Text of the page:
ECU will honor Rogers with DSA|Recognition will come during ’09 homecoming

Published 8:31 pm Wednesday, September 30, 2009

Community Editor

Julia “Jewelle” Rogers, a River Road resident, is receiving a Distinguished Service Award from the East Carolina Alumni Association on Oct. 16 as part of the school’s homecoming weekend festivities.
Rogers has been lending her services to the university since she graduated with a bachelor’s-of-science degree in business in 1956. She is a former president and current board member of the Friends of Joyner Library, a member of the Friends of Laupus Medical Library, a member and benefactor of the Friends of the School of Theatre and Dance and a member of the Circle of Excellence. She was named a Centennial Legacy Leader in the College of Human Ecology during the school’s recent centennial celebration. She has been elected to ECU’s Educators Hall of Fame.
Rogers also has been actively involved in the greater Washington community since moving to the area some 23 years ago.
She is a member and past president of the Washington Park Garden Club, a member of the Beaufort County Pirate Club and a New Horizon leader at Washington’s First United Methodist Church. Rogers and her husband, Charles, started Lifetime Houses, a modular-homes business, and are members of the Beaufort County Committee of 100.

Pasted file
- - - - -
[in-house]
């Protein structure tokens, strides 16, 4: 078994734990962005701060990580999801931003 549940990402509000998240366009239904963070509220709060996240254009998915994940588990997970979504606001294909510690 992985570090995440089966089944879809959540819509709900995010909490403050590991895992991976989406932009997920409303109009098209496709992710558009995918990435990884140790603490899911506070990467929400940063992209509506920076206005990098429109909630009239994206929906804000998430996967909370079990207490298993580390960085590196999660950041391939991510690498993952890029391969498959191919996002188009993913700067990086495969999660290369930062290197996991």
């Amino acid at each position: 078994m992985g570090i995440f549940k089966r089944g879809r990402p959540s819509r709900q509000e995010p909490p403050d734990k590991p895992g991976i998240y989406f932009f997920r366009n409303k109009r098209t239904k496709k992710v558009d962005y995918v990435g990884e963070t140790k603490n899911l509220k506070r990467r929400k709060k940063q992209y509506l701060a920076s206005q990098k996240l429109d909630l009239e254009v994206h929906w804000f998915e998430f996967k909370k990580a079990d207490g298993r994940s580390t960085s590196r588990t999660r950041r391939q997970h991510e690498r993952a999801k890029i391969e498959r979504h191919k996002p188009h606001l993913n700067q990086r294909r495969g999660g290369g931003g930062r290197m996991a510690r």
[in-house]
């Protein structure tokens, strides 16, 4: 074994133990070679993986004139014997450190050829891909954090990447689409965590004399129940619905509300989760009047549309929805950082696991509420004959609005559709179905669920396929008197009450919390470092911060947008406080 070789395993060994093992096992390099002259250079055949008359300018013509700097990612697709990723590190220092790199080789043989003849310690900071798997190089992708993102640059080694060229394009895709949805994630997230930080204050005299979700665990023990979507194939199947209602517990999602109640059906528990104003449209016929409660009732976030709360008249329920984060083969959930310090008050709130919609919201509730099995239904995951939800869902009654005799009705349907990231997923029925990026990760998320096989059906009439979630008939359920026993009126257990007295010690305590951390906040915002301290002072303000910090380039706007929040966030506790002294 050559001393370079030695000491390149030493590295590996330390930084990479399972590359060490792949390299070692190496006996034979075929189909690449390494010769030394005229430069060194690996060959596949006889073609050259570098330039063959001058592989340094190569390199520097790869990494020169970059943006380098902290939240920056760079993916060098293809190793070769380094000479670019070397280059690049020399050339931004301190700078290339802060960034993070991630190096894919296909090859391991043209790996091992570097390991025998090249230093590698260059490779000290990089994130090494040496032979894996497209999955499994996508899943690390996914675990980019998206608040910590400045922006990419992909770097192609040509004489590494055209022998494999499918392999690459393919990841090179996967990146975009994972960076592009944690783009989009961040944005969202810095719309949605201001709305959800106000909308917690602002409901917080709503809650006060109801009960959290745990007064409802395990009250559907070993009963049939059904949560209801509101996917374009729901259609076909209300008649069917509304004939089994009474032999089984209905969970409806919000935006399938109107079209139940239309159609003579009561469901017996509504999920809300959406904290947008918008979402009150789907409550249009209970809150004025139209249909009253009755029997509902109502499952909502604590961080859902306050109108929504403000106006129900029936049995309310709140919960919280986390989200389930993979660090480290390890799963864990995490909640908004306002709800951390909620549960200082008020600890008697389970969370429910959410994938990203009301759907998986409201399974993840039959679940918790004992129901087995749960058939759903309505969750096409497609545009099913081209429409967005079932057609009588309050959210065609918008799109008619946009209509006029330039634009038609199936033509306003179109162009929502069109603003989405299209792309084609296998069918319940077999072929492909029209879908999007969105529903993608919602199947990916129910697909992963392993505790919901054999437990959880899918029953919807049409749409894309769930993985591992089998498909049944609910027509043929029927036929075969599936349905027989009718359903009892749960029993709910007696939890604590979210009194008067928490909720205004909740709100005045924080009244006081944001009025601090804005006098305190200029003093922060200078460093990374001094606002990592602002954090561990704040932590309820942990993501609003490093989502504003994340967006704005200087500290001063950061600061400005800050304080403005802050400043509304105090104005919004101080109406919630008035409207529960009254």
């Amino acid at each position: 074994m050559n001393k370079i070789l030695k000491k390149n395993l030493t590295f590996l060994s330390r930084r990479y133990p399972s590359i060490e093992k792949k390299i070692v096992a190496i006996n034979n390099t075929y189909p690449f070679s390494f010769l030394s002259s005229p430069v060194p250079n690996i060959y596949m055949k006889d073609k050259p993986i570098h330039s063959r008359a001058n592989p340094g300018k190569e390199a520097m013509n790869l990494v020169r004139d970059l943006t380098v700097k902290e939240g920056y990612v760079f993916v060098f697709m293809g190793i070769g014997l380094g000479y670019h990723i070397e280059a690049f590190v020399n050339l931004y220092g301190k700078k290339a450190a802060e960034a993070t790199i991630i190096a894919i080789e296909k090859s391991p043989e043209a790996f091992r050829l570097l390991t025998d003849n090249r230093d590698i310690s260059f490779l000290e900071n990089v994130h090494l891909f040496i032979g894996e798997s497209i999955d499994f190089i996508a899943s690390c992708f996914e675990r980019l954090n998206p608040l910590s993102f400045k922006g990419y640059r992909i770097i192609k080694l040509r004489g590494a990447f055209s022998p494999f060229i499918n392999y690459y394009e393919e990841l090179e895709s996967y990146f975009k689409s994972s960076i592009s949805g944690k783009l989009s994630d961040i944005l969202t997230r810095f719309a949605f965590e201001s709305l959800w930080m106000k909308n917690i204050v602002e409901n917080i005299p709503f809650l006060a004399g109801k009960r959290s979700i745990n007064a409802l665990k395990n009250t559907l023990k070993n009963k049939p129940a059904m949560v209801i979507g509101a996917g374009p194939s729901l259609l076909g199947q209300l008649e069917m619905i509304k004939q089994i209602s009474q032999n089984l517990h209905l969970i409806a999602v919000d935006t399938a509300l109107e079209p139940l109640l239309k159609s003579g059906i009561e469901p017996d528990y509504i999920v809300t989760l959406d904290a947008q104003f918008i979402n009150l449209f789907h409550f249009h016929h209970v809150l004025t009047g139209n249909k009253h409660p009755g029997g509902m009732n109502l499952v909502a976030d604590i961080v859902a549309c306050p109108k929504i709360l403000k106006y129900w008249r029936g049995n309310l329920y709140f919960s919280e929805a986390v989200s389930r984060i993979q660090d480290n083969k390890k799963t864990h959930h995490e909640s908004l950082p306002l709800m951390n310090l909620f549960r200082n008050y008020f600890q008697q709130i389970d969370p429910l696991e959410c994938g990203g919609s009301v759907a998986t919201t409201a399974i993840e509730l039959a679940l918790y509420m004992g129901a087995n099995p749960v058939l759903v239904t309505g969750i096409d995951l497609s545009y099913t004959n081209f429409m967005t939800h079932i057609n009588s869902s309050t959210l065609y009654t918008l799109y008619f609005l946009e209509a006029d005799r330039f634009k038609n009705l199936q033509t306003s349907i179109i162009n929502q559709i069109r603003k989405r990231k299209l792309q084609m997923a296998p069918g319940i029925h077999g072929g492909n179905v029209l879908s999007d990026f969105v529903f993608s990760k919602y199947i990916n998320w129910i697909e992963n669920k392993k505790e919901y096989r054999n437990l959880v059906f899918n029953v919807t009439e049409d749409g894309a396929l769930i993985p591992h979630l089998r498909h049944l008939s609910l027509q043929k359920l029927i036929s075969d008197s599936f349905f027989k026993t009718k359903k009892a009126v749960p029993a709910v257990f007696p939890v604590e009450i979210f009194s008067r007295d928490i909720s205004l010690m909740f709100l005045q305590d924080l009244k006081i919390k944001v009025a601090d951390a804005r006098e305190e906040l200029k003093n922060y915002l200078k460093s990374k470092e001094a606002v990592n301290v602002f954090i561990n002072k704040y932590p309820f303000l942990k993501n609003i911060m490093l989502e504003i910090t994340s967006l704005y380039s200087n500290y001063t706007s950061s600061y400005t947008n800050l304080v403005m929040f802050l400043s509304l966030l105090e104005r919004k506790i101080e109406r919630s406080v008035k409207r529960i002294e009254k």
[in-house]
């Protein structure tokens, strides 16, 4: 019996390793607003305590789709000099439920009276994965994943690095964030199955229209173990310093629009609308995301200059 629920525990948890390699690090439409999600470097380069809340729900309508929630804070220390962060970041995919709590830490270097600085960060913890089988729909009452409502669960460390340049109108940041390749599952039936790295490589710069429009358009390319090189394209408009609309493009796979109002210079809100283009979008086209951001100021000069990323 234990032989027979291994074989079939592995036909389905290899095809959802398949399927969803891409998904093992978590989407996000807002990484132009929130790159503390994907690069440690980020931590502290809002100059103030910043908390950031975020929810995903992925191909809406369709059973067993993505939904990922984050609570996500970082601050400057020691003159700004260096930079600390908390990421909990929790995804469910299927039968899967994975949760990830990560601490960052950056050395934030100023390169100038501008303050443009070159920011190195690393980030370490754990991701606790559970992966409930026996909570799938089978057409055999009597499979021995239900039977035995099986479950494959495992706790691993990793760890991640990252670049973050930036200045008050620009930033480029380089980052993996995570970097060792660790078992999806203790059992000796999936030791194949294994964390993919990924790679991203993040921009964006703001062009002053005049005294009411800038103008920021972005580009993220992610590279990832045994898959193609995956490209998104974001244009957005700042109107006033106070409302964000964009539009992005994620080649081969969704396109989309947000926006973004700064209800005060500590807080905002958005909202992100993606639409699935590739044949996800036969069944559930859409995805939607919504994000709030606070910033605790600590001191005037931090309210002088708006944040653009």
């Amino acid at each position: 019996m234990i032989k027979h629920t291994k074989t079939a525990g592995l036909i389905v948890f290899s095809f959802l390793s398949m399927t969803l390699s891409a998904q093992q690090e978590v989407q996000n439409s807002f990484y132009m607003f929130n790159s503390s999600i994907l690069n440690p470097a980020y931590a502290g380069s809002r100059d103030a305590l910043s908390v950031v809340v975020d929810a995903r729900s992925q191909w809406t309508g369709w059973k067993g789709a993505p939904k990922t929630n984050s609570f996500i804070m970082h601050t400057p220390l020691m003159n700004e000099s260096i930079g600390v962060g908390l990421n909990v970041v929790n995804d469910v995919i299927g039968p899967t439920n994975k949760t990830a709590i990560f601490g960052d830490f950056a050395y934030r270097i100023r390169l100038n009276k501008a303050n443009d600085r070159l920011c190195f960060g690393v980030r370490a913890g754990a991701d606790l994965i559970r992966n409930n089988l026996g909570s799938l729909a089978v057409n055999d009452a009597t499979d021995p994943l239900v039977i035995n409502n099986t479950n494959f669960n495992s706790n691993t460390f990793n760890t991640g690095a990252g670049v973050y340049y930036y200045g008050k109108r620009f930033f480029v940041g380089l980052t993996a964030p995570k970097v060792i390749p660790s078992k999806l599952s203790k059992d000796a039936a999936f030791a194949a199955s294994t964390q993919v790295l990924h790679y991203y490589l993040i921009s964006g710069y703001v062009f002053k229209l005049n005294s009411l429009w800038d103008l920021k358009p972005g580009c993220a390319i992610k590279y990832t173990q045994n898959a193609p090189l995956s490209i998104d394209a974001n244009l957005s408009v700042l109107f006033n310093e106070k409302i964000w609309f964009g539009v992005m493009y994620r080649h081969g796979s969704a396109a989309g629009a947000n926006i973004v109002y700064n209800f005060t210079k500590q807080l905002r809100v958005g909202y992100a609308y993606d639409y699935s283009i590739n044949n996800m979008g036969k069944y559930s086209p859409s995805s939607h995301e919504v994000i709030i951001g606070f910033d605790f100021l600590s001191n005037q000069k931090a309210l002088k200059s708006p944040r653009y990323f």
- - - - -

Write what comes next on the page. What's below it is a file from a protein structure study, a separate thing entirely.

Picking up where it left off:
Rogers credited her alma mater for giving her such an entrepreneurial spirit.
“I would not be where I am today if it was not for (ECU),” she said.
Rogers considers her volunteer work for and contributions made to ECU as her way of giving back to the university.
Of course, working hard for the betterment of eastern North Carolina is nothing new to Rogers.
Rogers said she was born into a poor farming family in Ayden, a small, rural town in Pitt County. When she was 7, her family moved to the outskirts of Greenville. She would help her parents make ends meet by raising tobacco on their small, family farm.
Recalling the toils of the summer tobacco season, she said, “You don’t know what work is until you’ve been suckering tobacco at the barn.”
After her father died when she was 13, Rogers took on some of her family’s household responsibilities.
“Things were not easy,” she said.
She learned to cook, sew and wash clothes at an early age, and by the time she got to ninth grade, she was well ahead of her home-economics classmates.
At ECU, which was East Carolina College at the time she was there, she majored in business with a concentration in vocational and technical education.
After graduating from college, Rogers became a home-economics teacher at Grimesland School.
Three years later, she married the love of her life, Charles, and moved to Greensboro with him for his job with Lowe’s Home Improvement.
Rogers eventually found her way back to eastern North Carolina when her husband was offered and took a job as store manager of the new Lowe’s in Washington.
“We moved a tremendous amount, but worked our way back to be close to ECU,” she said.
The couple lived in Greenville for a short while before deciding to move to the Washington area for good. They have lived in Washington Park for the past 23 years.